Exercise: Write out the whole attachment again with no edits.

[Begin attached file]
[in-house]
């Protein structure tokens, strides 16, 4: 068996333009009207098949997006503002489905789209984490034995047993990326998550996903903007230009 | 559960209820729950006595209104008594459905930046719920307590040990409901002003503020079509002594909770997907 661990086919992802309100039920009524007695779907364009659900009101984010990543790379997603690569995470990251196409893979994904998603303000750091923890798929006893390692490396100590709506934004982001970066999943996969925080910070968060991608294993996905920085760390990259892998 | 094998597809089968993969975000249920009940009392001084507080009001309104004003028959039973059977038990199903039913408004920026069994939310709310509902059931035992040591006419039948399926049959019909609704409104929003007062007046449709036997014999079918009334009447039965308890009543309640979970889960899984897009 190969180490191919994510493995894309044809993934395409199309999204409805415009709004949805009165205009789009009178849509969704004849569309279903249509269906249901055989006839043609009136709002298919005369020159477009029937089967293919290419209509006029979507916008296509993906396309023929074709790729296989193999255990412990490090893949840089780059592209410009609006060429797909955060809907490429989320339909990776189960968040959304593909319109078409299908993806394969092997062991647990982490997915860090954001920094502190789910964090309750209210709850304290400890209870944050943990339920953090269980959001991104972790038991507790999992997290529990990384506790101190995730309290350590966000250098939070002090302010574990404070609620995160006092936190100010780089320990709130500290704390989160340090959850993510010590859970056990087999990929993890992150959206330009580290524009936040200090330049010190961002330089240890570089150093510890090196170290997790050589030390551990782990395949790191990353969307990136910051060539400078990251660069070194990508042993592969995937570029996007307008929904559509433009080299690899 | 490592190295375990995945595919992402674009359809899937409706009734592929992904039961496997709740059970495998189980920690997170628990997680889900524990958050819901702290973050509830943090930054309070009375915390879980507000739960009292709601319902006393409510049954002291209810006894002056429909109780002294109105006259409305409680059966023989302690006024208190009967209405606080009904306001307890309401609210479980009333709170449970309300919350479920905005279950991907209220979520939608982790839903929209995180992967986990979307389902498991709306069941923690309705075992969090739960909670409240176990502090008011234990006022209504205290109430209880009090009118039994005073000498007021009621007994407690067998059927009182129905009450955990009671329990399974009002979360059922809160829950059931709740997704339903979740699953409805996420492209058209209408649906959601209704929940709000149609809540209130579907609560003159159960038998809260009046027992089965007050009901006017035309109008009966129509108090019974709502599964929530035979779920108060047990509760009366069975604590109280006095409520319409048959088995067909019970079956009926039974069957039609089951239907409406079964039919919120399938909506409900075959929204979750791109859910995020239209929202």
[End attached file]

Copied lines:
[in-house]
């Protein structure tokens, strides 16, 4: 068996333009009207098949997006503002489905789209984490034995047993990326998550996903903007230009 | 559960209820729950006595209104008594459905930046719920307590040990409901002003503020079509002594909770997907 661990086919992802309100039920009524007695779907364009659900009101984010990543790379997603690569995470990251196409893979994904998603303000750091923890798929006893390692490396100590709506934004982001970066999943996969925080910070968060991608294993996905920085760390990259892998 | 094998597809089968993969975000249920009940009392001084507080009001309104004003028959039973059977038990199903039913408004920026069994939310709310509902059931035992040591006419039948399926049959019909609704409104929003007062007046449709036997014999079918009334009447039965308890009543309640979970889960899984897009 190969180490191919994510493995894309044809993934395409199309999204409805415009709004949805009165205009789009009178849509969704004849569309279903249509269906249901055989006839043609009136709002298919005369020159477009029937089967293919290419209509006029979507916008296509993906396309023929074709790729296989193999255990412990490090893949840089780059592209410009609006060429797909955060809907490429989320339909990776189960968040959304593909319109078409299908993806394969092997062991647990982490997915860090954001920094502190789910964090309750209210709850304290400890209870944050943990339920953090269980959001991104972790038991507790999992997290529990990384506790101190995730309290350590966000250098939070002090302010574990404070609620995160006092936190100010780089320990709130500290704390989160340090959850993510010590859970056990087999990929993890992150959206330009580290524009936040200090330049010190961002330089240890570089150093510890090196170290997790050589030390551990782990395949790191990353969307990136910051060539400078990251660069070194990508042993592969995937570029996007307008929904559509433009080299690899 | 490592190295375990995945595919992402674009359809899937409706009734592929992904039961496997709740059970495998189980920690997170628990997680889900524990958050819901702290973050509830943090930054309070009375915390879980507000739960009292709601319902006393409510049954002291209810006894002056429909109780002294109105006259409305409680059966023989302690006024208190009967209405606080009904306001307890309401609210479980009333709170449970309300919350479920905005279950991907209220979520939608982790839903929209995180992967986990979307389902498991709306069941923690309705075992969090739960909670409240176990502090008011234990006022209504205290109430209880009090009118039994005073000498007021009621007994407690067998059927009182129905009450955990009671329990399974009002979360059922809160829950059931709740997704339903979740699953409805996420492209058209209408649906959601209704929940709000149609809540209130579907609560003159159960038998809260009046027992089965007050009901006017035309109008009966129509108090019974709502599964929530035979779920108060047990509760009366069975604590109280006095409520319409048959088995067909019970079956009926039974069957039609089951239907409406079964039919919120399938909506409900075959929204979750791109859910995020239209929202």